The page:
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    Reed is listed as a 6'10" power forward from Kansas City, Mo., but he didn't have his mo-jo working after he going undrafted. 

    Sometimes parties go bad, but when the host becomes an unexpected undrafted free agent, it's down right embarrassing.  According to an article by the Kansas City StarReed experienced such embarrassment. 

    Oh, well, keep working hard and perhaps your NBA dreams will pan out, Mr. Reed.

     

5. Rick Jackson: A Syracuse Orange 3-Year Starter Who Has Big East Accolades

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    As a senior, Jackson led the Big East in rebounds per game (10.3), blocks per game (2.5) and field goal percentage (.588). 

    The Big East Defensive Player of the Year, Knicks fans clamored for him.  The Big East, though, took a beating in the draft—a bite out of the Big Apple.

    17 other power forwards were selected before Jackson—seriously. 

4. Michael Dunigan: His Basketball Career Isn't Done, I Suspect

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    Dunigan, right, was a McDonald's All-American and former Oregon Duck.  He left the program after his sophomore season to turn pro and play overseas.

    Listed at 6'10" in shoes at the NBA Combine, Dunigan has a 7'3" wingspan.  He's athletic and was projected by me to go in the second round, or higher.

    Dunigan could still get an opportunity to help an NBA team, though.  Size is always a much sought after commodity in the league.  I suspect Danny Ainge has Dunigan in sight.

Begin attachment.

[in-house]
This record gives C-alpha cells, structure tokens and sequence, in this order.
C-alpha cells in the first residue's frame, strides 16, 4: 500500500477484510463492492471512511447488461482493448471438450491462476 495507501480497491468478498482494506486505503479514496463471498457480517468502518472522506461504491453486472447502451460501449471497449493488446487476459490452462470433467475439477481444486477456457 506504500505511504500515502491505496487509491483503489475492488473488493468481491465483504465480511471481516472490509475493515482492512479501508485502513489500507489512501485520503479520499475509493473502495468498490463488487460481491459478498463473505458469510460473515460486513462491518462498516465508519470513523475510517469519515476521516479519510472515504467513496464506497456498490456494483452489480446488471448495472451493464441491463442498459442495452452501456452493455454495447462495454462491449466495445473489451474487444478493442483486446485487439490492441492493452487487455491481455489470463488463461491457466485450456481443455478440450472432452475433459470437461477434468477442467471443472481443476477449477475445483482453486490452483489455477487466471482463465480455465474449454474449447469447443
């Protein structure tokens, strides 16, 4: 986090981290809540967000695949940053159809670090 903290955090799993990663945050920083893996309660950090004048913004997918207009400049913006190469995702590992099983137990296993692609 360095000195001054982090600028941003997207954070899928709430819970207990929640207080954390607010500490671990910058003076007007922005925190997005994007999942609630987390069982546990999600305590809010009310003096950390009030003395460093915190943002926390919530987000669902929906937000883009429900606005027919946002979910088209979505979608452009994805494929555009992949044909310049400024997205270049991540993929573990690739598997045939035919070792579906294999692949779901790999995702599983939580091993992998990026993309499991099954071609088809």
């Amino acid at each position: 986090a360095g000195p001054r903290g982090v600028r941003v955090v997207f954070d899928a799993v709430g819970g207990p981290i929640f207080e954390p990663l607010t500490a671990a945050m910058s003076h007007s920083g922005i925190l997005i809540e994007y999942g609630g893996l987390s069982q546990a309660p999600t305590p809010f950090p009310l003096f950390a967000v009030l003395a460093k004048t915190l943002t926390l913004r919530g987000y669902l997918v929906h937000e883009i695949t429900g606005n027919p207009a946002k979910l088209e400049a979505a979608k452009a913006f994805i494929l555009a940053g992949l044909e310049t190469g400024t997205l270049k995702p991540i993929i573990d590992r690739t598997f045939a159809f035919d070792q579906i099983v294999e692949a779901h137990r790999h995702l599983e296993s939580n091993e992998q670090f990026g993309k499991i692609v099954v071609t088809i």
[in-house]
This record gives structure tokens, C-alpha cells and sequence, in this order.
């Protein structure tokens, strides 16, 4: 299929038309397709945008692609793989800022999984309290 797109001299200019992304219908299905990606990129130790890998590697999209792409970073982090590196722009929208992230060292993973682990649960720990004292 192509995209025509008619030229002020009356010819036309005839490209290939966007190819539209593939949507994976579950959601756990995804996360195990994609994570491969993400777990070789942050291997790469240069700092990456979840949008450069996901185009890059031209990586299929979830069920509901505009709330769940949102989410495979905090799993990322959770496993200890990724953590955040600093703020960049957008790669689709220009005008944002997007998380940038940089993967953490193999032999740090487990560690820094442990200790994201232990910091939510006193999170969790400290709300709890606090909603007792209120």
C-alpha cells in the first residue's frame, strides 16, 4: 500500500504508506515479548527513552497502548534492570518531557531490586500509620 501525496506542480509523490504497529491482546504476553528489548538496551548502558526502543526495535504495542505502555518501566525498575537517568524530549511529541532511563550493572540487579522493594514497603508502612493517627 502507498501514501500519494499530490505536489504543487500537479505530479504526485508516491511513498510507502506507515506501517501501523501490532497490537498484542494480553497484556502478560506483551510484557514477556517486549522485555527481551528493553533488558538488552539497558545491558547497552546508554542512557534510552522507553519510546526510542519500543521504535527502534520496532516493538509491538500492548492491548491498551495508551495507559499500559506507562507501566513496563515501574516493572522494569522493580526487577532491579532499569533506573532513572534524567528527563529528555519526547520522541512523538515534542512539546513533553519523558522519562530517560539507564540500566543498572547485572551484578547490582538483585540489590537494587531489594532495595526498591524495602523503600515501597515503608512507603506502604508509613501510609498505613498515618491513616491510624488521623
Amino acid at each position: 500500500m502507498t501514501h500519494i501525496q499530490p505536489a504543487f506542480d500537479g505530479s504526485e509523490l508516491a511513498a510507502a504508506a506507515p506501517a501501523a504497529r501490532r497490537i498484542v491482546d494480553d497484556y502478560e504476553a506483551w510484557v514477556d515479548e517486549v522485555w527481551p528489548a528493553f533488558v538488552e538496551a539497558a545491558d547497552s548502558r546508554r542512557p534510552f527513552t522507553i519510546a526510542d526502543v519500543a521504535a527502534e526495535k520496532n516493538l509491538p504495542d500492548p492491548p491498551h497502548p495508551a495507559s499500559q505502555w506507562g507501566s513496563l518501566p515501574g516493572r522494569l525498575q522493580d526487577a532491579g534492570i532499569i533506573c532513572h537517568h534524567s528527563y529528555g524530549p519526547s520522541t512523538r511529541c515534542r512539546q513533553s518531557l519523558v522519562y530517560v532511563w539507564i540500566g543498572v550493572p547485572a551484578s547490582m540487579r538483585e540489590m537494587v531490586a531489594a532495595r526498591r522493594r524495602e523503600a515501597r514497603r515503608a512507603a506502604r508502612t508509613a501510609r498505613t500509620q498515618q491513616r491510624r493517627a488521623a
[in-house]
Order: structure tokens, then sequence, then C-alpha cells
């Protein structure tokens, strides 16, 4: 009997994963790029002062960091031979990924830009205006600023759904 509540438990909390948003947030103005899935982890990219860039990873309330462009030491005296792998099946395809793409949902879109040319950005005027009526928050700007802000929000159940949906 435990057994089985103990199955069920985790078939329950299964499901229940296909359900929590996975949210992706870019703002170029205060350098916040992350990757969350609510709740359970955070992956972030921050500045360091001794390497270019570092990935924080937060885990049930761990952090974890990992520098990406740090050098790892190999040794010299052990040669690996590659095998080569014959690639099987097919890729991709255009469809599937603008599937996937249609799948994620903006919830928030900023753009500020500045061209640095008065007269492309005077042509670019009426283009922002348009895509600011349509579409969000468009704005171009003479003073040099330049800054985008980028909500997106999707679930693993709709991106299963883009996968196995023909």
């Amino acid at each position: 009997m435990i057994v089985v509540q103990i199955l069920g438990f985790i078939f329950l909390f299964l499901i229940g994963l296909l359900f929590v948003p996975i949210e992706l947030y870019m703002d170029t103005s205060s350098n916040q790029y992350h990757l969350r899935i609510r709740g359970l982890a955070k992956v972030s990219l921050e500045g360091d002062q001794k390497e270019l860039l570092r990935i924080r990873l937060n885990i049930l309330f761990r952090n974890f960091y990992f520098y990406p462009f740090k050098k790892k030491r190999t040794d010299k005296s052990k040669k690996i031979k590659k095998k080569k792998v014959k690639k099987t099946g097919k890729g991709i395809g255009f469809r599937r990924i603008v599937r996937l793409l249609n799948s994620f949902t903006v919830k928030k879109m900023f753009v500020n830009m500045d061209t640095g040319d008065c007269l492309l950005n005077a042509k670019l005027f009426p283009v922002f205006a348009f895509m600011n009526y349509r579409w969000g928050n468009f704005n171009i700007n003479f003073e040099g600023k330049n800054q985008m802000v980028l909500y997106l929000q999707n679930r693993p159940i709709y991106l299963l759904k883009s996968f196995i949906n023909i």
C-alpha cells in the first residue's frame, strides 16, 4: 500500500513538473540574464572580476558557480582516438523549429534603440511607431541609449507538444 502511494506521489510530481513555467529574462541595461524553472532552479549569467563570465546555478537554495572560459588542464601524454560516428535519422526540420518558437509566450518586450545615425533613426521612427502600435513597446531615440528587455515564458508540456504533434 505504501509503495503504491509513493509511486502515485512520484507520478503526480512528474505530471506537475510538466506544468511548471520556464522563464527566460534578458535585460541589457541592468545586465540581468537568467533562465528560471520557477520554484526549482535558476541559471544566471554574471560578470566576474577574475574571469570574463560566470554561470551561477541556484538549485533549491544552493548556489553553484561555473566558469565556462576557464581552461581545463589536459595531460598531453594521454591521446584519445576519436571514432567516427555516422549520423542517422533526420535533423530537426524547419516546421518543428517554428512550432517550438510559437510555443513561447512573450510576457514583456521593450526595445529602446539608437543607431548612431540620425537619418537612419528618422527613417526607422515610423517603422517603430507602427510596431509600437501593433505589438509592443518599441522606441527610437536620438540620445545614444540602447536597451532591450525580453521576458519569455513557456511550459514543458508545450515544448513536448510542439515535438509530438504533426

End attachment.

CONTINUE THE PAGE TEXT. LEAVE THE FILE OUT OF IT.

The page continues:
3. Jamie Skeen: Scratching My Head Thinking About NBA General Managers

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    Skeen, left, contests Marcus Morris' shot in the lane during the NCAA Tournament last season.  The former North Mecklenburg High baller, Skeen should have been in some NBA general manager's scheme. 

    A rugged post player, he helped lead VCU to the Final Four, and proved to be a winner who can shoot from three-point range.  News of him going undrafted resonated all over Charlotte—his hometown.

    I saw his name compared to former NBA big body Rodney Rogers' game.  Makes sense.  Skeen is LeBron James size and can do it all.

     

2. LaceDarius Dunn: At 6'4," Former Baylor Bear Point Undrafted After 60 Picks

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    A former Baylor baller and solid defender, Dunn should have been on some general manager's board.  Maybe he was, but no team pulled the trigger.  New Orleans in particular

    Dunn was projected by some experts to go in the second round.  Coming from a now respectable Baylor program, Dunn is a 6'4" guard from Monroe, La.  Hornets fans stand up.

    A smooth three-point shooter, he may have helped a general manager, or two, shoot themselves in the foot by not picking him.  Miami and San Antonio come to mind.

1. Scotty Hopson: The Lakers Could've Used a 6'6" Future Scoring Guard

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    At the Combine, a former Tennesse Volunteers closer, Hopson measured 6'6" in sneakers.  The orange ones he's sporting in this photograph couldn't help him get noticed by the NBA—say, Miami.

    He's not as long as Scottie Pippen, but maybe a team will beam Scotty up and give Hopson a second look down the line.  Good luck, Mr. Hopson.

    I "Hop" you're reading this in Chicago.